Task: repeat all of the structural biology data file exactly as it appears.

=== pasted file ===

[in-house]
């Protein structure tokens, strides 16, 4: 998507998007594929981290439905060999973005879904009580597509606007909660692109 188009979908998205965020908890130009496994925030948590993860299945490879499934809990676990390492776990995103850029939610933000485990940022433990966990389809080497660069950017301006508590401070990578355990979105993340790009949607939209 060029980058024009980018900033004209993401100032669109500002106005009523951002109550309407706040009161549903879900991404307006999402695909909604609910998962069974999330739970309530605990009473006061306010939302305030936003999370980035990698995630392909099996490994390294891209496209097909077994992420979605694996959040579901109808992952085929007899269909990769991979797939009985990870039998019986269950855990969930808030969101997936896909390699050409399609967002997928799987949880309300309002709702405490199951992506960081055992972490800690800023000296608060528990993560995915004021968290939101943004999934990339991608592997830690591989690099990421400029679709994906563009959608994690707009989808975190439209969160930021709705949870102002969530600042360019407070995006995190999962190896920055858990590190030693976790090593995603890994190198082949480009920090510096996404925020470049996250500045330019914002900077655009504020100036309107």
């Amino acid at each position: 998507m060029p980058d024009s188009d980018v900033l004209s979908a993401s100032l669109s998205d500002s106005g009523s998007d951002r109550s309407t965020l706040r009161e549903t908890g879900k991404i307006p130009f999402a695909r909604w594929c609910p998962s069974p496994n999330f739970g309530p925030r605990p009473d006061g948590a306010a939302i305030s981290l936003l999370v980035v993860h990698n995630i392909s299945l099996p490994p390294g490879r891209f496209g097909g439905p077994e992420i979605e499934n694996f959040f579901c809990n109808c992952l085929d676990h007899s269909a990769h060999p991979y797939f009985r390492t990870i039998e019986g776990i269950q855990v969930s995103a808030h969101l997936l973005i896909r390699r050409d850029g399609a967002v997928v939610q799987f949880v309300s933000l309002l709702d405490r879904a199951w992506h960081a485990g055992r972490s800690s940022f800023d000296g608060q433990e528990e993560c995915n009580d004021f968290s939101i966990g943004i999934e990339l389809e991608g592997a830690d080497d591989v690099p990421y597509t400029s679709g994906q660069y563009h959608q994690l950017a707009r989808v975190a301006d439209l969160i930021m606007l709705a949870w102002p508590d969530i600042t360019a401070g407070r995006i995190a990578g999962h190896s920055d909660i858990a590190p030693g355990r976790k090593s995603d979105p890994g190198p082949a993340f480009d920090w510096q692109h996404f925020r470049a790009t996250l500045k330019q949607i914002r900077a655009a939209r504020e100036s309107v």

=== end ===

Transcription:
[in-house]
């Protein structure tokens, strides 16, 4: 998507998007594929981290439905060999973005879904009580597509606007909660692109 188009979908998205965020908890130009496994925030948590993860299945490879499934809990676990390492776990995103850029939610933000485990940022433990966990389809080497660069950017301006508590401070990578355990979105993340790009949607939209 060029980058024009980018900033004209993401100032669109500002106005009523951002109550309407706040009161549903879900991404307006999402695909909604609910998962069974999330739970309530605990009473006061306010939302305030936003999370980035990698995630392909099996490994390294891209496209097909077994992420979605694996959040579901109808992952085929007899269909990769991979797939009985990870039998019986269950855990969930808030969101997936896909390699050409399609967002997928799987949880309300309002709702405490199951992506960081055992972490800690800023000296608060528990993560995915004021968290939101943004999934990339991608592997830690591989690099990421400029679709994906563009959608994690707009989808975190439209969160930021709705949870102002969530600042360019407070995006995190999962190896920055858990590190030693976790090593995603890994190198082949480009920090510096996404925020470049996250500045330019914002900077655009504020100036309107």
């Amino acid at each position: 998507m060029p980058d024009s188009d980018v900033l004209s979908a993401s100032l669109s998205d500002s106005g009523s998007d951002r109550s309407t965020l706040r009161e549903t908890g879900k991404i307006p130009f999402a695909r909604w594929c609910p998962s069974p496994n999330f739970g309530p925030r605990p009473d006061g948590a306010a939302i305030s981290l936003l999370v980035v993860h990698n995630i392909s299945l099996p490994p390294g490879r891209f496209g097909g439905p077994e992420i979605e499934n694996f959040f579901c809990n109808c992952l085929d676990h007899s269909a990769h060999p991979y797939f009985r390492t990870i039998e019986g776990i269950q855990v969930s995103a808030h969101l997936l973005i896909r390699r050409d850029g399609a967002v997928v939610q799987f949880v309300s933000l309002l709702d405490r879904a199951w992506h960081a485990g055992r972490s800690s940022f800023d000296g608060q433990e528990e993560c995915n009580d004021f968290s939101i966990g943004i999934e990339l389809e991608g592997a830690d080497d591989v690099p990421y597509t400029s679709g994906q660069y563009h959608q994690l950017a707009r989808v975190a301006d439209l969160i930021m606007l709705a949870w102002p508590d969530i600042t360019a401070g407070r995006i995190a990578g999962h190896s920055d909660i858990a590190p030693g355990r976790k090593s995603d979105p890994g190198p082949a993340f480009d920090w510096q692109h996404f925020r470049a790009t996250l500045k330019q949607i914002r900077a655009a939209r504020e100036s309107v």